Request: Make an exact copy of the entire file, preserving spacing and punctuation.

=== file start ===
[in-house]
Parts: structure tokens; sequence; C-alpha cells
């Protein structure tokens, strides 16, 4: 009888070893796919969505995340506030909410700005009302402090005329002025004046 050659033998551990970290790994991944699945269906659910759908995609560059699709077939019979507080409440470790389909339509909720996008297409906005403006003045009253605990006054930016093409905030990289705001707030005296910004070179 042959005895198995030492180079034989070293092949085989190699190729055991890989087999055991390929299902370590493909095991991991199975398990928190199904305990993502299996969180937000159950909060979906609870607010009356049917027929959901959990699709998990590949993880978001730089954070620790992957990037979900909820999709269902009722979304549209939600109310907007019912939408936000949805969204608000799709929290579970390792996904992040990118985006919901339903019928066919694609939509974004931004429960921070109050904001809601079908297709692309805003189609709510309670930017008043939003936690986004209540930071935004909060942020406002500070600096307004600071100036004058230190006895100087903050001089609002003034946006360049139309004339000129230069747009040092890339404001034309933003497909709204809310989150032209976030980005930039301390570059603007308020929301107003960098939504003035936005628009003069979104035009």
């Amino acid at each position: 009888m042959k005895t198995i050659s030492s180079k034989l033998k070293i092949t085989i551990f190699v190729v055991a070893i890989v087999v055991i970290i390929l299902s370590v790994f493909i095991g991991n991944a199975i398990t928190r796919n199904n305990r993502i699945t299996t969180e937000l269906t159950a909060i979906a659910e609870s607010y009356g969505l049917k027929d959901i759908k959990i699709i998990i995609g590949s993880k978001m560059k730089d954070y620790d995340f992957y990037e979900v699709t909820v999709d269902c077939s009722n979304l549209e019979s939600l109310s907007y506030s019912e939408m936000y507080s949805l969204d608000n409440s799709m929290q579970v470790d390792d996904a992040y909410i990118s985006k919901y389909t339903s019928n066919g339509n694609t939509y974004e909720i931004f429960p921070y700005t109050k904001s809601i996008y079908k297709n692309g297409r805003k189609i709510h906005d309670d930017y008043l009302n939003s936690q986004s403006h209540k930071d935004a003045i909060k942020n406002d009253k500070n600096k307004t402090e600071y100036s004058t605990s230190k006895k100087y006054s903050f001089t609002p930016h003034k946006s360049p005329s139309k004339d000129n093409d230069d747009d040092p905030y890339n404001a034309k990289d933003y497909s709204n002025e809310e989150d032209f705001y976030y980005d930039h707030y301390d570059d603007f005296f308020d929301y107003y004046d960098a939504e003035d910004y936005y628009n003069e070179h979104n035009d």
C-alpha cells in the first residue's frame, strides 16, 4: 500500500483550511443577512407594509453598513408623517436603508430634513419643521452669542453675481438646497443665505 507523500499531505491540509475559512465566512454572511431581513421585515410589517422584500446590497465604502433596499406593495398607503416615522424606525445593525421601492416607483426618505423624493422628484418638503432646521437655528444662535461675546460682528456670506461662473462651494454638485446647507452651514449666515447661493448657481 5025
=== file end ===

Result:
[in-house]
Parts: structure tokens; sequence; C-alpha cells
């Protein structure tokens, strides 16, 4: 009888070893796919969505995340506030909410700005009302402090005329002025004046 050659033998551990970290790994991944699945269906659910759908995609560059699709077939019979507080409440470790389909339509909720996008297409906005403006003045009253605990006054930016093409905030990289705001707030005296910004070179 042959005895198995030492180079034989070293092949085989190699190729055991890989087999055991390929299902370590493909095991991991199975398990928190199904305990993502299996969180937000159950909060979906609870607010009356049917027929959901959990699709998990590949993880978001730089954070620790992957990037979900909820999709269902009722979304549209939600109310907007019912939408936000949805969204608000799709929290579970390792996904992040990118985006919901339903019928066919694609939509974004931004429960921070109050904001809601079908297709692309805003189609709510309670930017008043939003936690986004209540930071935004909060942020406002500070600096307004600071100036004058230190006895100087903050001089609002003034946006360049139309004339000129230069747009040092890339404001034309933003497909709204809310989150032209976030980005930039301390570059603007308020929301107003960098939504003035936005628009003069979104035009």
């Amino acid at each position: 009888m042959k005895t198995i050659s030492s180079k034989l033998k070293i092949t085989i551990f190699v190729v055991a070893i890989v087999v055991i970290i390929l299902s370590v790994f493909i095991g991991n991944a199975i398990t928190r796919n199904n305990r993502i699945t299996t969180e937000l269906t159950a909060i979906a659910e609870s607010y009356g969505l049917k027929d959901i759908k959990i699709i998990i995609g590949s993880k978001m560059k730089d954070y620790d995340f992957y990037e979900v699709t909820v999709d269902c077939s009722n979304l549209e019979s939600l109310s907007y506030s019912e939408m936000y507080s949805l969204d608000n409440s799709m929290q579970v470790d390792d996904a992040y909410i990118s985006k919901y389909t339903s019928n066919g339509n694609t939509y974004e909720i931004f429960p921070y700005t109050k904001s809601i996008y079908k297709n692309g297409r805003k189609i709510h906005d309670d930017y008043l009302n939003s936690q986004s403006h209540k930071d935004a003045i909060k942020n406002d009253k500070n600096k307004t402090e600071y100036s004058t605990s230190k006895k100087y006054s903050f001089t609002p930016h003034k946006s360049p005329s139309k004339d000129n093409d230069d747009d040092p905030y890339n404001a034309k990289d933003y497909s709204n002025e809310e989150d032209f705001y976030y980005d930039h707030y301390d570059d603007f005296f308020d929301y107003y004046d960098a939504e003035d910004y936005y628009n003069e070179h979104n035009d």
C-alpha cells in the first residue's frame, strides 16, 4: 500500500483550511443577512407594509453598513408623517436603508430634513419643521452669542453675481438646497443665505 507523500499531505491540509475559512465566512454572511431581513421585515410589517422584500446590497465604502433596499406593495398607503416615522424606525445593525421601492416607483426618505423624493422628484418638503432646521437655528444662535461675546460682528456670506461662473462651494454638485446647507452651514449666515447661493448657481 5025